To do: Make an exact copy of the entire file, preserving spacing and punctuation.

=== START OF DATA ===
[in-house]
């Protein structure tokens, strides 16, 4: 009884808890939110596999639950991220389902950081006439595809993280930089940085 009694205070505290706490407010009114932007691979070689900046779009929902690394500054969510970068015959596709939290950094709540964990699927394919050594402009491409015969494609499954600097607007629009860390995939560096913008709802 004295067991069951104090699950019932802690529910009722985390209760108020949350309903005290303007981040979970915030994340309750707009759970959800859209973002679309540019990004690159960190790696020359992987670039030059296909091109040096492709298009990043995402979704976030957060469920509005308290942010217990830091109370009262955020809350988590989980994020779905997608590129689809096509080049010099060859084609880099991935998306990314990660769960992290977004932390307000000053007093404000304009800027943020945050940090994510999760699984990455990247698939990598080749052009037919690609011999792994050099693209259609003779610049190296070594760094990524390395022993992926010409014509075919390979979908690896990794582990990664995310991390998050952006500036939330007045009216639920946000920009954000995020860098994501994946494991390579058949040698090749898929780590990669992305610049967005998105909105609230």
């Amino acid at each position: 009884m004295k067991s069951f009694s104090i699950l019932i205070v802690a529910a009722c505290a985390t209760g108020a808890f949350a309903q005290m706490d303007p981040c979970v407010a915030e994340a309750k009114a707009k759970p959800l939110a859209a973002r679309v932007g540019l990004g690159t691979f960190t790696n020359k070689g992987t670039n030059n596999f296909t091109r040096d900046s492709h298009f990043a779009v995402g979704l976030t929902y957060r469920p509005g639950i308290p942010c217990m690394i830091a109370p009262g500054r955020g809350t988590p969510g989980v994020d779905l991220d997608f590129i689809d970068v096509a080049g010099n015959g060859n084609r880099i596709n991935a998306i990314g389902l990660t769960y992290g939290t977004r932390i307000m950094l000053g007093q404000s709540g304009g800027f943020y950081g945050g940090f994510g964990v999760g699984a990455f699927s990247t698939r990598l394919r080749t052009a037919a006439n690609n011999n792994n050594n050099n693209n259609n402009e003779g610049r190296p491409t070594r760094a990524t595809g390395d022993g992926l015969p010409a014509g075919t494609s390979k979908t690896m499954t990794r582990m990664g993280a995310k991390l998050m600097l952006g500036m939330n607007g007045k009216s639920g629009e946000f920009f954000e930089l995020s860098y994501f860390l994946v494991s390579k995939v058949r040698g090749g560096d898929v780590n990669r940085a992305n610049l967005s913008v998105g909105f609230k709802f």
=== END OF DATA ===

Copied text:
[in-house]
């Protein structure tokens, strides 16, 4: 009884808890939110596999639950991220389902950081006439595809993280930089940085 009694205070505290706490407010009114932007691979070689900046779009929902690394500054969510970068015959596709939290950094709540964990699927394919050594402009491409015969494609499954600097607007629009860390995939560096913008709802 004295067991069951104090699950019932802690529910009722985390209760108020949350309903005290303007981040979970915030994340309750707009759970959800859209973002679309540019990004690159960190790696020359992987670039030059296909091109040096492709298009990043995402979704976030957060469920509005308290942010217990830091109370009262955020809350988590989980994020779905997608590129689809096509080049010099060859084609880099991935998306990314990660769960992290977004932390307000000053007093404000304009800027943020945050940090994510999760699984990455990247698939990598080749052009037919690609011999792994050099693209259609003779610049190296070594760094990524390395022993992926010409014509075919390979979908690896990794582990990664995310991390998050952006500036939330007045009216639920946000920009954000995020860098994501994946494991390579058949040698090749898929780590990669992305610049967005998105909105609230």
């Amino acid at each position: 009884m004295k067991s069951f009694s104090i699950l019932i205070v802690a529910a009722c505290a985390t209760g108020a808890f949350a309903q005290m706490d303007p981040c979970v407010a915030e994340a309750k009114a707009k759970p959800l939110a859209a973002r679309v932007g540019l990004g690159t691979f960190t790696n020359k070689g992987t670039n030059n596999f296909t091109r040096d900046s492709h298009f990043a779009v995402g979704l976030t929902y957060r469920p509005g639950i308290p942010c217990m690394i830091a109370p009262g500054r955020g809350t988590p969510g989980v994020d779905l991220d997608f590129i689809d970068v096509a080049g010099n015959g060859n084609r880099i596709n991935a998306i990314g389902l990660t769960y992290g939290t977004r932390i307000m950094l000053g007093q404000s709540g304009g800027f943020y950081g945050g940090f994510g964990v999760g699984a990455f699927s990247t698939r990598l394919r080749t052009a037919a006439n690609n011999n792994n050594n050099n693209n259609n402009e003779g610049r190296p491409t070594r760094a990524t595809g390395d022993g992926l015969p010409a014509g075919t494609s390979k979908t690896m499954t990794r582990m990664g993280a995310k991390l998050m600097l952006g500036m939330n607007g007045k009216s639920g629009e946000f920009f954000e930089l995020s860098y994501f860390l994946v494991s390579k995939v058949r040698g090749g560096d898929v780590n990669r940085a992305n610049l967005s913008v998105g909105f609230k709802f």